MITCHELL — Tom Patzer has seen it all while running his woodworking business for the past 4 years.
From devastating floods that destroyed his equipment and wreaked havoc on his facilities, to a fire and an epidemic, Patzer faced many challenges that tested his willingness to succeed as a local business owner. But every time he encountered major obstacles, Patzer always found a way to overcome them.
His ability to stand up to adversity helped Patzer Woodworking reach a 40-year business milestone this year. Thursday was a moment to celebrate a milestone for Patzer’s new facility, which was submerged in more than a foot of water three years ago.
“But we’re still stronger than ever,” Patzer said of the past three years of struggling with flood recovery efforts and supply chain wars sparked by the COVID-19 pandemic.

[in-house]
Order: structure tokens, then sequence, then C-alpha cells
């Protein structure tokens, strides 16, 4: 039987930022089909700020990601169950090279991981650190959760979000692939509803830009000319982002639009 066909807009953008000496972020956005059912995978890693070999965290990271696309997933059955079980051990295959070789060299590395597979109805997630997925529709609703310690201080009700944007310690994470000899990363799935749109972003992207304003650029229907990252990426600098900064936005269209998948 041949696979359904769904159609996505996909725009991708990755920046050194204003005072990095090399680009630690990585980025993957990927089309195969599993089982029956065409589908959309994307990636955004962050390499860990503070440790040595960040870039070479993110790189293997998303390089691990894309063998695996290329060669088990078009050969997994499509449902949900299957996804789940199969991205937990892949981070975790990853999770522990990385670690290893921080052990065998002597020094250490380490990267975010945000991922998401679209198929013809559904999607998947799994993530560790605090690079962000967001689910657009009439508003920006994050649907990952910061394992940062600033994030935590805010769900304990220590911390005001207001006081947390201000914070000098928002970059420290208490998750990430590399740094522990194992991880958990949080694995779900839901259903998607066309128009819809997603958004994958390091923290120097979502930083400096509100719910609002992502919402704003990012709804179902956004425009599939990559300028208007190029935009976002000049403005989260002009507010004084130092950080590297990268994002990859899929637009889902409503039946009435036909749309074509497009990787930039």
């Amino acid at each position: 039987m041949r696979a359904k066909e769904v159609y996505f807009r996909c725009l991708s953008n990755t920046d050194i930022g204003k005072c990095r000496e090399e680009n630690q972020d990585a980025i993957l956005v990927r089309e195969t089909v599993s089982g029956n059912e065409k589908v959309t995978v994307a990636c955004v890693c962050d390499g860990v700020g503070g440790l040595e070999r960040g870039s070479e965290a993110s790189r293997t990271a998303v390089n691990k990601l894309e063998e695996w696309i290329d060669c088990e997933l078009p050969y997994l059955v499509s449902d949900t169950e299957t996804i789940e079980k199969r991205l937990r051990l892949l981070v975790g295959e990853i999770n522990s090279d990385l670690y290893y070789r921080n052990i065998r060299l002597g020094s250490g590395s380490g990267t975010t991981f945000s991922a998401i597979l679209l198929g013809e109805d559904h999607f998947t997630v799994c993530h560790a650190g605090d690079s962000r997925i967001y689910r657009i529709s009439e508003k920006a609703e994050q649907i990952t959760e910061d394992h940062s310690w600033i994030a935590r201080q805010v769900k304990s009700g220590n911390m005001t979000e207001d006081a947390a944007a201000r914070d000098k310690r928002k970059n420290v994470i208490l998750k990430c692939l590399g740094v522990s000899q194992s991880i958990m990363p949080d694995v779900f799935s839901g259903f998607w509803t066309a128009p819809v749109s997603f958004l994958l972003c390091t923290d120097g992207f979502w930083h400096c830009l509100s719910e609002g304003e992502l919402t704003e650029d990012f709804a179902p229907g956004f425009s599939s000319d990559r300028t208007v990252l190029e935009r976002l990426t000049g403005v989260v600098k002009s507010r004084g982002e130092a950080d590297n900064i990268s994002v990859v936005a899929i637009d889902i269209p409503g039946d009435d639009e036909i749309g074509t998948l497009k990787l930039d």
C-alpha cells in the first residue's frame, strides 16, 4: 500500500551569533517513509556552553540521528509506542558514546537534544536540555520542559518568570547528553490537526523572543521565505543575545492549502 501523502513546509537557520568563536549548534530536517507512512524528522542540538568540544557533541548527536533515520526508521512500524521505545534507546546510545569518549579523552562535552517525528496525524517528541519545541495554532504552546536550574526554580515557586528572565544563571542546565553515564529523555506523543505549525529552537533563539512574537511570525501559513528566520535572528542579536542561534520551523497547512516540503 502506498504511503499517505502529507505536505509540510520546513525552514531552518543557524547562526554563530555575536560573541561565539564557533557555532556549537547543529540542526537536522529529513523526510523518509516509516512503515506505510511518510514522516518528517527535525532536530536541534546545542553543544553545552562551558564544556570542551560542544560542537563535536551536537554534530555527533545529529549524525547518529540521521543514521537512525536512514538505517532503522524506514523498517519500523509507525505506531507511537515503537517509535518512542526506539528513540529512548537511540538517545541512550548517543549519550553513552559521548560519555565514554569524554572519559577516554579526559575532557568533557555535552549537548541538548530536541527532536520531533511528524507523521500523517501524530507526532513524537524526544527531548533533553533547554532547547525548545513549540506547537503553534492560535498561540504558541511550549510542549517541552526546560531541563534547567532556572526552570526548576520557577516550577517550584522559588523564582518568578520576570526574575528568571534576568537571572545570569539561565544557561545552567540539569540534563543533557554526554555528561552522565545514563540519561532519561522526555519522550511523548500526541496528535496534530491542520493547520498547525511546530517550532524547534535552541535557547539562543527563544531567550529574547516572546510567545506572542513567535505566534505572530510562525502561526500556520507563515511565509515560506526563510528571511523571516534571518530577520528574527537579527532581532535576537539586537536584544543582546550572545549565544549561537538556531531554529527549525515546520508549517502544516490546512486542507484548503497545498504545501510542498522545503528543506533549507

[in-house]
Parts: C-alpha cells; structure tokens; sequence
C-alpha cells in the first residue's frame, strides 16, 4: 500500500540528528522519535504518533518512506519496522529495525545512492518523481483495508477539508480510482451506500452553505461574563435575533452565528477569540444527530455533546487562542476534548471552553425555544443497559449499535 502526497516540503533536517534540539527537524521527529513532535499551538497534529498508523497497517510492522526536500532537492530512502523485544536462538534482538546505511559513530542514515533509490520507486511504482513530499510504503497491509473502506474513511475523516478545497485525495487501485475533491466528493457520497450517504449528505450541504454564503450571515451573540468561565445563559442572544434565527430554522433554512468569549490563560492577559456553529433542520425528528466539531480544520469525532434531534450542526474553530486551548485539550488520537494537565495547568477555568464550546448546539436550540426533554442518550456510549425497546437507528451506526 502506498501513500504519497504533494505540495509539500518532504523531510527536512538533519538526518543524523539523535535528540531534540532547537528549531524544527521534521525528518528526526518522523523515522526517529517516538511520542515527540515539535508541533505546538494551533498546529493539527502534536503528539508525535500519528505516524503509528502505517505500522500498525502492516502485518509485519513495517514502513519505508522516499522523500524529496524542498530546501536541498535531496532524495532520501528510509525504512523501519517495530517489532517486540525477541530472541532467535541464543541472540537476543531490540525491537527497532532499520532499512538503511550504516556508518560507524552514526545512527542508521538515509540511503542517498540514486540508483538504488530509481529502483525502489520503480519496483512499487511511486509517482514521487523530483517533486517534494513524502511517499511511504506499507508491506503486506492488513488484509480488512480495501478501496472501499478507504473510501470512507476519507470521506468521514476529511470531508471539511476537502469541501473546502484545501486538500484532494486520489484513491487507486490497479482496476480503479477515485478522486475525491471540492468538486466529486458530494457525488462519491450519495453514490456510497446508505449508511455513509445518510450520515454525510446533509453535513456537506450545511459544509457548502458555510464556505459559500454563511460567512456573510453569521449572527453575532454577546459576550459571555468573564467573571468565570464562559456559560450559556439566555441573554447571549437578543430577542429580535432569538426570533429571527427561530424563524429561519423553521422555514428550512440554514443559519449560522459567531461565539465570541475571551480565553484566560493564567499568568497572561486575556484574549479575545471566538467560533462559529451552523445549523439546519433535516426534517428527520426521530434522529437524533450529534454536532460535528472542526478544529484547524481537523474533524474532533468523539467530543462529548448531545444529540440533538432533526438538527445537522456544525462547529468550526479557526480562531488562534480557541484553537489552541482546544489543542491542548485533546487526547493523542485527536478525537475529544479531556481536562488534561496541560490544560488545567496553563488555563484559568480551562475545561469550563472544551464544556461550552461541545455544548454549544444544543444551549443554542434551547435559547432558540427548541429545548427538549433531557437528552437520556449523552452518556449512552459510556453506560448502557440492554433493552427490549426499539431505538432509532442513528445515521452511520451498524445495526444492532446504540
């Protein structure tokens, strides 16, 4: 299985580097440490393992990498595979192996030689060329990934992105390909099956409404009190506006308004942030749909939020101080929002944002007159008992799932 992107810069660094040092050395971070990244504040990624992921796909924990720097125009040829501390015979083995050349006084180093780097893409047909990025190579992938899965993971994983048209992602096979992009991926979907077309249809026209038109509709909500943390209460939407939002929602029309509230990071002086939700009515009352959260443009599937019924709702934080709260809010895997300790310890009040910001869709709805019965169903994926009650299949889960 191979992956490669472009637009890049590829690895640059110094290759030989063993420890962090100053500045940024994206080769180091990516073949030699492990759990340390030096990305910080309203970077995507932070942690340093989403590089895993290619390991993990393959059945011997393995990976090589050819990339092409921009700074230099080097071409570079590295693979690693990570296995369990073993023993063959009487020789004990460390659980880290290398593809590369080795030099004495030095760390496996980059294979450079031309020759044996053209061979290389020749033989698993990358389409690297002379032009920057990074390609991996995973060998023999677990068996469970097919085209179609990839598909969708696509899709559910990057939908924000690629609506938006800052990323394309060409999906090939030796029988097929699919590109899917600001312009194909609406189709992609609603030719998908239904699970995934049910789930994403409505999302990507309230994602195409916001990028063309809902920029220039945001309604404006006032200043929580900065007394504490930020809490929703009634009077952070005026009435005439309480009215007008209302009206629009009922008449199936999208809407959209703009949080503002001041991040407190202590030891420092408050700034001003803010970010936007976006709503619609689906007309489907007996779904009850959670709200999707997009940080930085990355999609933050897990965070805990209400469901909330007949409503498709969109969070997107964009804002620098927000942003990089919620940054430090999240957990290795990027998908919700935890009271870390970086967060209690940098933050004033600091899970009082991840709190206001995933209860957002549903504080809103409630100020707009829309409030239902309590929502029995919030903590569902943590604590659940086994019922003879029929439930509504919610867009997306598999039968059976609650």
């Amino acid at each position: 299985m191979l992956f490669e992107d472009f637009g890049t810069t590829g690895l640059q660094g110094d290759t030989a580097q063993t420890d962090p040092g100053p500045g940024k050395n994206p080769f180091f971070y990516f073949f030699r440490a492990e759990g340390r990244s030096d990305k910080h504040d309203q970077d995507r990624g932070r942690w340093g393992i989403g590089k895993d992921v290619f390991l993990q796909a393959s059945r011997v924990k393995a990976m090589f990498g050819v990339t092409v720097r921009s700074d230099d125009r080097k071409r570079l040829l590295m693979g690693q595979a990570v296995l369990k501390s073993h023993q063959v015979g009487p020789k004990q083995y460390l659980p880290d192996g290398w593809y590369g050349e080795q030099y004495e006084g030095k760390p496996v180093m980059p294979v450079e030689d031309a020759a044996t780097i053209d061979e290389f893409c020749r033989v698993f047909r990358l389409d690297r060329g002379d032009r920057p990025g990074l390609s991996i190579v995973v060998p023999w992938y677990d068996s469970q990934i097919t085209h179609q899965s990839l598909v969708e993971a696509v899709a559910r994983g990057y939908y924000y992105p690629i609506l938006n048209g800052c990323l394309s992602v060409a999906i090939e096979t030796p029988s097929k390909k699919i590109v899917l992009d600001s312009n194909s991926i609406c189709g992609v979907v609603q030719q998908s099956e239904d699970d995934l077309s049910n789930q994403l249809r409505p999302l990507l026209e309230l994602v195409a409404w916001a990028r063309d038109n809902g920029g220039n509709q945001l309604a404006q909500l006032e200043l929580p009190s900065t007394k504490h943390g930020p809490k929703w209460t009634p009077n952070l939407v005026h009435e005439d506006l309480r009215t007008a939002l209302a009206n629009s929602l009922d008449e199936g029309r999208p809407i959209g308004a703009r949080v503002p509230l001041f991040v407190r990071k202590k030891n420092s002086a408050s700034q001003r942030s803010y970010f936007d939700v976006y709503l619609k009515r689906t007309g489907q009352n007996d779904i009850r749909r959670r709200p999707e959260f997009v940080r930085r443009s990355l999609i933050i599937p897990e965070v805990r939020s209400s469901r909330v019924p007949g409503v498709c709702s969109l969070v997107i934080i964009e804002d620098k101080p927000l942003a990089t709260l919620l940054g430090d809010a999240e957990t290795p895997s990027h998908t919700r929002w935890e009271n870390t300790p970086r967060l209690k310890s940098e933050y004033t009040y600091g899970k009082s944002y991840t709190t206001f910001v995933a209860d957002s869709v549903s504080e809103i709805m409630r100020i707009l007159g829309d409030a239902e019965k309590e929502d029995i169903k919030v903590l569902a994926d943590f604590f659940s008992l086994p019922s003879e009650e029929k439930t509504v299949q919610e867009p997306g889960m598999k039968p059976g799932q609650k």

There’s a big smile on Patzer’s face as he recalls what Patzer Woodworking has accomplished since its founding in 1981, when a small garage was an office and production facility.
As Patzer puts it, starting a woodworking business was a “leap of faith.” Friends doubted his business would last more than a few years, and banks were reluctant to provide the loans he needed to start work in the early 1980s.
“Some of my friends say they’ll give me two years until I go out of business. They know it’s hard to run a woodworking business, but here I am 40 years later, and it’s still buzzing,” Patzer said. “I found a bank in Mitchell to lend me a loan and thought they really trusted me a lot. I’m glad they did because it worked.”
What started as a one-person woodworking business in a 650-square-foot garage is now a company of more than 20 employees producing custom cabinetry and countertops in a 32,000-square-foot facility in downtown Mitchell.
“I’m lucky to have a wife who has been by my side since the beginning,” he said of his wife, Shirley Patzer.
After gaining a reputation as a talented cabinet and countertop craftsman, Patzer began welcoming large-scale commercial jobs. Acquiring Avera Health and Puetz Construction as clients is a proud moment for Patzer.